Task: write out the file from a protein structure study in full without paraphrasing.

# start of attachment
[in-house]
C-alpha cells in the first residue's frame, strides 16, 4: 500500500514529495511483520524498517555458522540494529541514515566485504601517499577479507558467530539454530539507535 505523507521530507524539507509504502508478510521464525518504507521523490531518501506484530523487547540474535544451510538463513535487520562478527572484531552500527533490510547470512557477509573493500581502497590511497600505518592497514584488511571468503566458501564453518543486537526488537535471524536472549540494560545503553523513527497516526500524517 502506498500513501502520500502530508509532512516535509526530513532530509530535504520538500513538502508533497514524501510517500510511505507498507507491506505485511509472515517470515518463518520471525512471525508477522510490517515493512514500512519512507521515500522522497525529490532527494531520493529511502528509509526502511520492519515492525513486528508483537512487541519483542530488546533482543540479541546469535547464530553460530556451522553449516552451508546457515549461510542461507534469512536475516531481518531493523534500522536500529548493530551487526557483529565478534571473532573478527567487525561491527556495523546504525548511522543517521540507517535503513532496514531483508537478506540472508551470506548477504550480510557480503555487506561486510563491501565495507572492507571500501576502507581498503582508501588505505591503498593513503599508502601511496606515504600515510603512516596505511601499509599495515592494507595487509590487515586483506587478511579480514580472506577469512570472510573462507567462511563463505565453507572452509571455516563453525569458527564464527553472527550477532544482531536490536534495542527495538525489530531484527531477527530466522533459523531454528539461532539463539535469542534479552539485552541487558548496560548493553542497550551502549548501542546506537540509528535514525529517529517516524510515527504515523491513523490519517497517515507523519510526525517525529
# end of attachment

[in-house]
C-alpha cells in the first residue's frame, strides 16, 4: 500500500514529495511483520524498517555458522540494529541514515566485504601517499577479507558467530539454530539507535 505523507521530507524539507509504502508478510521464525518504507521523490531518501506484530523487547540474535544451510538463513535487520562478527572484531552500527533490510547470512557477509573493500581502497590511497600505518592497514584488511571468503566458501564453518543486537526488537535471524536472549540494560545503553523513527497516526500524517 502506498500513501502520500502530508509532512516535509526530513532530509530535504520538500513538502508533497514524501510517500510511505507498507507491506505485511509472515517470515518463518520471525512471525508477522510490517515493512514500512519512507521515500522522497525529490532527494531520493529511502528509509526502511520492519515492525513486528508483537512487541519483542530488546533482543540479541546469535547464530553460530556451522553449516552451508546457515549461510542461507534469512536475516531481518531493523534500522536500529548493530551487526557483529565478534571473532573478527567487525561491527556495523546504525548511522543517521540507517535503513532496514531483508537478506540472508551470506548477504550480510557480503555487506561486510563491501565495507572492507571500501576502507581498503582508501588505505591503498593513503599508502601511496606515504600515510603512516596505511601499509599495515592494507595487509590487515586483506587478511579480514580472506577469512570472510573462507567462511563463505565453507572452509571455516563453525569458527564464527553472527550477532544482531536490536534495542527495538525489530531484527531477527530466522533459523531454528539461532539463539535469542534479552539485552541487558548496560548493553542497550551502549548501542546506537540509528535514525529517529517516524510515527504515523491513523490519517497517515507523519510526525517525529